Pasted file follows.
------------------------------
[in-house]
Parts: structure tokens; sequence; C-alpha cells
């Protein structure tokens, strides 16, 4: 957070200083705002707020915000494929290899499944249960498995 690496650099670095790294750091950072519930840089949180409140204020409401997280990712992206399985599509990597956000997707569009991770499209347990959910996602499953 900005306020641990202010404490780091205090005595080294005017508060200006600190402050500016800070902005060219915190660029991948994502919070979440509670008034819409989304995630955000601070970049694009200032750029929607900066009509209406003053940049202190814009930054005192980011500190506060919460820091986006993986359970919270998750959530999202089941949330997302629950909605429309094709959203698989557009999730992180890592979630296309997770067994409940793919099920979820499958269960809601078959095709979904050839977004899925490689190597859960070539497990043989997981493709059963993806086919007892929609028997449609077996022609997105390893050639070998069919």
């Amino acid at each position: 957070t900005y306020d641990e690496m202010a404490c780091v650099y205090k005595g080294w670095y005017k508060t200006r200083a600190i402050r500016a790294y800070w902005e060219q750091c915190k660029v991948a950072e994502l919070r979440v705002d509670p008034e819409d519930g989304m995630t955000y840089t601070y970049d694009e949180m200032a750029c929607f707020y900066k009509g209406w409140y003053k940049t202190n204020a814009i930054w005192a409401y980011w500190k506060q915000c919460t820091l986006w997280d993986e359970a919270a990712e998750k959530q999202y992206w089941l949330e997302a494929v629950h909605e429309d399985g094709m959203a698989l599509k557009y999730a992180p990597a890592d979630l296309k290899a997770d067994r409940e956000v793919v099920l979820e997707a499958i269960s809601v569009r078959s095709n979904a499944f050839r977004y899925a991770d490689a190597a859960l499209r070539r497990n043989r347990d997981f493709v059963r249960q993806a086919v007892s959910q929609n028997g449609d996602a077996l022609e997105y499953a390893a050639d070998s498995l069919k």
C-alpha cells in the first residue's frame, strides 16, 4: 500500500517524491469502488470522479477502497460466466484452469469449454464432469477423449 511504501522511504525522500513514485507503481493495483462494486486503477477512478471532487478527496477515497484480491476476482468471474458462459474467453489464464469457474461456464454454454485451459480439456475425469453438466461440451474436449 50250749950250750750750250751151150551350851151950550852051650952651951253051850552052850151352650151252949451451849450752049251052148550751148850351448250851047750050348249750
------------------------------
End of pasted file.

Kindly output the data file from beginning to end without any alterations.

[in-house]
Parts: structure tokens; sequence; C-alpha cells
């Protein structure tokens, strides 16, 4: 957070200083705002707020915000494929290899499944249960498995 690496650099670095790294750091950072519930840089949180409140204020409401997280990712992206399985599509990597956000997707569009991770499209347990959910996602499953 900005306020641990202010404490780091205090005595080294005017508060200006600190402050500016800070902005060219915190660029991948994502919070979440509670008034819409989304995630955000601070970049694009200032750029929607900066009509209406003053940049202190814009930054005192980011500190506060919460820091986006993986359970919270998750959530999202089941949330997302629950909605429309094709959203698989557009999730992180890592979630296309997770067994409940793919099920979820499958269960809601078959095709979904050839977004899925490689190597859960070539497990043989997981493709059963993806086919007892929609028997449609077996022609997105390893050639070998069919």
């Amino acid at each position: 957070t900005y306020d641990e690496m202010a404490c780091v650099y205090k005595g080294w670095y005017k508060t200006r200083a600190i402050r500016a790294y800070w902005e060219q750091c915190k660029v991948a950072e994502l919070r979440v705002d509670p008034e819409d519930g989304m995630t955000y840089t601070y970049d694009e949180m200032a750029c929607f707020y900066k009509g209406w409140y003053k940049t202190n204020a814009i930054w005192a409401y980011w500190k506060q915000c919460t820091l986006w997280d993986e359970a919270a990712e998750k959530q999202y992206w089941l949330e997302a494929v629950h909605e429309d399985g094709m959203a698989l599509k557009y999730a992180p990597a890592d979630l296309k290899a997770d067994r409940e956000v793919v099920l979820e997707a499958i269960s809601v569009r078959s095709n979904a499944f050839r977004y899925a991770d490689a190597a859960l499209r070539r497990n043989r347990d997981f493709v059963r249960q993806a086919v007892s959910q929609n028997g449609d996602a077996l022609e997105y499953a390893a050639d070998s498995l069919k």
C-alpha cells in the first residue's frame, strides 16, 4: 500500500517524491469502488470522479477502497460466466484452469469449454464432469477423449 511504501522511504525522500513514485507503481493495483462494486486503477477512478471532487478527496477515497484480491476476482468471474458462459474467453489464464469457474461456464454454454485451459480439456475425469453438466461440451474436449 50250749950250750750750250751151150551350851151950550852051650952651951253051850552052850151352650151252949451451849450752049251052148550751148850351448250851047750050348249750